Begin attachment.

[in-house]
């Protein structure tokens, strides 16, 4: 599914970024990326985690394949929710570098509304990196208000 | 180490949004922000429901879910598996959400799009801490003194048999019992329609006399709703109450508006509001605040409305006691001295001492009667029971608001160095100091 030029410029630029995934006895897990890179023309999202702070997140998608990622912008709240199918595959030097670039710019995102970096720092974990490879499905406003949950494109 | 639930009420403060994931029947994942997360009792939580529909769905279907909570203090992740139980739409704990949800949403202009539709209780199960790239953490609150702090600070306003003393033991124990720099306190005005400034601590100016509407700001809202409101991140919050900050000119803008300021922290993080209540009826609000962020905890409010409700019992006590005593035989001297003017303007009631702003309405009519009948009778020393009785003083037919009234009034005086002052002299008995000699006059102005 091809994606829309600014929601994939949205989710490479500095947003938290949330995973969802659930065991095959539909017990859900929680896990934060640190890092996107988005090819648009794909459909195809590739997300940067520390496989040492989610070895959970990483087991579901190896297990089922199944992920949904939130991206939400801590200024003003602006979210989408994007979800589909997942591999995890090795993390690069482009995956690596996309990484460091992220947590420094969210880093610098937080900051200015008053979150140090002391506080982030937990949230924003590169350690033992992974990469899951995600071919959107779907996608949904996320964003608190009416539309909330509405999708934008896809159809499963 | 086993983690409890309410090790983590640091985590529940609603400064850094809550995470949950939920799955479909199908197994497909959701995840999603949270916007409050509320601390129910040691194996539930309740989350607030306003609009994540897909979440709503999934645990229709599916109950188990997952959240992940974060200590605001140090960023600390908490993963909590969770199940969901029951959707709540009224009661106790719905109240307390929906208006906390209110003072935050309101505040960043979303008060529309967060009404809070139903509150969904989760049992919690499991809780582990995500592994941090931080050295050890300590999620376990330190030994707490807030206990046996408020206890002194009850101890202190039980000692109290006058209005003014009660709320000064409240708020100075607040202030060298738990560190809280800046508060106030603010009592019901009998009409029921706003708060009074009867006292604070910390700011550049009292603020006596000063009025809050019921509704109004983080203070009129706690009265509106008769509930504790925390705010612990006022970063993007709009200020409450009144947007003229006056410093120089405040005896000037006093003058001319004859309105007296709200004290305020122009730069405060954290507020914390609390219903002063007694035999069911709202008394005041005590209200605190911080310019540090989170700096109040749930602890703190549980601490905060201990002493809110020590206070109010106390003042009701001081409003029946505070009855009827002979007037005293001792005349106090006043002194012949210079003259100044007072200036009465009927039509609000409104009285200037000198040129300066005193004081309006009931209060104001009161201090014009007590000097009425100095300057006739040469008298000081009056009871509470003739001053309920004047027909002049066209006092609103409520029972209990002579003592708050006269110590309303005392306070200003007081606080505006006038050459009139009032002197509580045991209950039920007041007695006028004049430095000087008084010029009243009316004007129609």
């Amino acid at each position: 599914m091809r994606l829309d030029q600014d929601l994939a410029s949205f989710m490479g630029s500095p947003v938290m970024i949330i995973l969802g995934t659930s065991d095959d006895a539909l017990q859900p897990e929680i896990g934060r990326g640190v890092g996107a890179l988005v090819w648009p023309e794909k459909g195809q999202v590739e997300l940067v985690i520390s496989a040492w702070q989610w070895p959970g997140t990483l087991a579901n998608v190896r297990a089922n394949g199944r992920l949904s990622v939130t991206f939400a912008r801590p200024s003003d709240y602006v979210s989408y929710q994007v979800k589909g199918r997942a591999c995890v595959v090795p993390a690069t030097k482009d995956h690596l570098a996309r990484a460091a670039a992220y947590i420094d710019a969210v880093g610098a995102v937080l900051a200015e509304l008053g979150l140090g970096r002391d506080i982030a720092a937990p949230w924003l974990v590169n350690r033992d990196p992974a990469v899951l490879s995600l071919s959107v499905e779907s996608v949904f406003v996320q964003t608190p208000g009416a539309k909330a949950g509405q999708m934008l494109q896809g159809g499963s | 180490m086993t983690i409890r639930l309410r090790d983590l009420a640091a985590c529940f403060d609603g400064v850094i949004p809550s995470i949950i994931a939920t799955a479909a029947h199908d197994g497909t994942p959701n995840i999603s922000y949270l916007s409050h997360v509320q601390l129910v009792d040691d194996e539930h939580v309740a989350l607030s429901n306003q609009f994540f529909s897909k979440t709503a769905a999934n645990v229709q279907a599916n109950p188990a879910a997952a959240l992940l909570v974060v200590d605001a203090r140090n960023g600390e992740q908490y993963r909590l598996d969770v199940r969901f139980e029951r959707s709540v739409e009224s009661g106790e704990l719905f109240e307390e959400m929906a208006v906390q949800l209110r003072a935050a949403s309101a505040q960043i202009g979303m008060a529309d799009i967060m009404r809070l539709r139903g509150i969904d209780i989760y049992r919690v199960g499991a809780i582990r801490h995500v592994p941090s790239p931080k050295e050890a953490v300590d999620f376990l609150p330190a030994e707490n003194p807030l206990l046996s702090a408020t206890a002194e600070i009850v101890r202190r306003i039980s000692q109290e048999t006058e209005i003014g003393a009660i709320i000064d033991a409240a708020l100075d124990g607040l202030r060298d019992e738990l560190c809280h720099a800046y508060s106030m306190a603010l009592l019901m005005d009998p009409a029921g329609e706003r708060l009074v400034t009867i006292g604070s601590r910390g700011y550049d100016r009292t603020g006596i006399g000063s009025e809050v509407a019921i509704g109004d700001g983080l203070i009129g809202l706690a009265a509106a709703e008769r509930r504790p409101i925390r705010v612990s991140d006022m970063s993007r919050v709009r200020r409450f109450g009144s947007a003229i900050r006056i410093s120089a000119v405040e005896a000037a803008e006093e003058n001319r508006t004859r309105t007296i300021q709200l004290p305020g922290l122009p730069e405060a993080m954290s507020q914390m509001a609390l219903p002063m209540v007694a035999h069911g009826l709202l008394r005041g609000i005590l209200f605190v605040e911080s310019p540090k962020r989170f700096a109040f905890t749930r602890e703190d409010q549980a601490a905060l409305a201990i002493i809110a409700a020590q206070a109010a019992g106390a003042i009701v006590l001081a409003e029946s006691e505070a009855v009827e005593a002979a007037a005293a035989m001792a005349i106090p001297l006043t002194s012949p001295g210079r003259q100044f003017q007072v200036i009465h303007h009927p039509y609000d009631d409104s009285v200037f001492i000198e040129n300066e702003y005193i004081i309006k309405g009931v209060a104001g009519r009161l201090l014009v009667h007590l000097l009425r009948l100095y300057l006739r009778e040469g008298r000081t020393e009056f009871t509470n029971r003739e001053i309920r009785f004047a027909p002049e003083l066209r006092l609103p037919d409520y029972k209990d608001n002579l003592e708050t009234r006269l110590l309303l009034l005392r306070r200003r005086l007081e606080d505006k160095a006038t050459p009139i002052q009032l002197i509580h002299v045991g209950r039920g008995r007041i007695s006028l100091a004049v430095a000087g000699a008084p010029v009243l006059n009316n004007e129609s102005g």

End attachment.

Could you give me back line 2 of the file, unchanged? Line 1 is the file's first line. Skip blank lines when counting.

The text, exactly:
């Protein structure tokens, strides 16, 4: 599914970024990326985690394949929710570098509304990196208000 | 180490949004922000429901879910598996959400799009801490003194048999019992329609006399709703109450508006509001605040409305006691001295001492009667029971608001160095100091 030029410029630029995934006895897990890179023309999202702070997140998608990622912008709240199918595959030097670039710019995102970096720092974990490879499905406003949950494109 | 639930009420403060994931029947994942997360009792939580529909769905279907909570203090992740139980739409704990949800949403202009539709209780199960790239953490609150702090600070306003003393033991124990720099306190005005400034601590100016509407700001809202409101991140919050900050000119803008300021922290993080209540009826609000962020905890409010409700019992006590005593035989001297003017303007009631702003309405009519009948009778020393009785003083037919009234009034005086002052002299008995000699006059102005 091809994606829309600014929601994939949205989710490479500095947003938290949330995973969802659930065991095959539909017990859900929680896990934060640190890092996107988005090819648009794909459909195809590739997300940067520390496989040492989610070895959970990483087991579901190896297990089922199944992920949904939130991206939400801590200024003003602006979210989408994007979800589909997942591999995890090795993390690069482009995956690596996309990484460091992220947590420094969210880093610098937080900051200015008053979150140090002391506080982030937990949230924003590169350690033992992974990469899951995600071919959107779907996608949904996320964003608190009416539309909330509405999708934008896809159809499963 | 086993983690409890309410090790983590640091985590529940609603400064850094809550995470949950939920799955479909199908197994497909959701995840999603949270916007409050509320601390129910040691194996539930309740989350607030306003609009994540897909979440709503999934645990229709599916109950188990997952959240992940974060200590605001140090960023600390908490993963909590969770199940969901029951959707709540009224009661106790719905109240307390929906208006906390209110003072935050309101505040960043979303008060529309967060009404809070139903509150969904989760049992919690499991809780582990995500592994941090931080050295050890300590999620376990330190030994707490807030206990046996408020206890002194009850101890202190039980000692109290006058209005003014009660709320000064409240708020100075607040202030060298738990560190809280800046508060106030603010009592019901009998009409029921706003708060009074009867006292604070910390700011550049009292603020006596000063009025809050019921509704109004983080203070009129706690009265509106008769509930504790925390705010612990006022970063993007709009200020409450009144947007003229006056410093120089405040005896000037006093003058001319004859309105007296709200004290305020122009730069405060954290507020914390609390219903002063007694035999069911709202008394005041005590209200605190911080310019540090989170700096109040749930602890703190549980601490905060201990002493809110020590206070109010106390003042009701001081409003029946505070009855009827002979007037005293001792005349106090006043002194012949210079003259100044007072200036009465009927039509609000409104009285200037000198040129300066005193004081309006009931209060104001009161201090014009007590000097009425100095300057006739040469008298000081009056009871509470003739001053309920004047027909002049066209006092609103409520029972209990002579003592708050006269110590309303005392306070200003007081606080505006006038050459009139009032002197509580045991209950039920007041007695006028004049430095000087008084010029009243009316004007129609």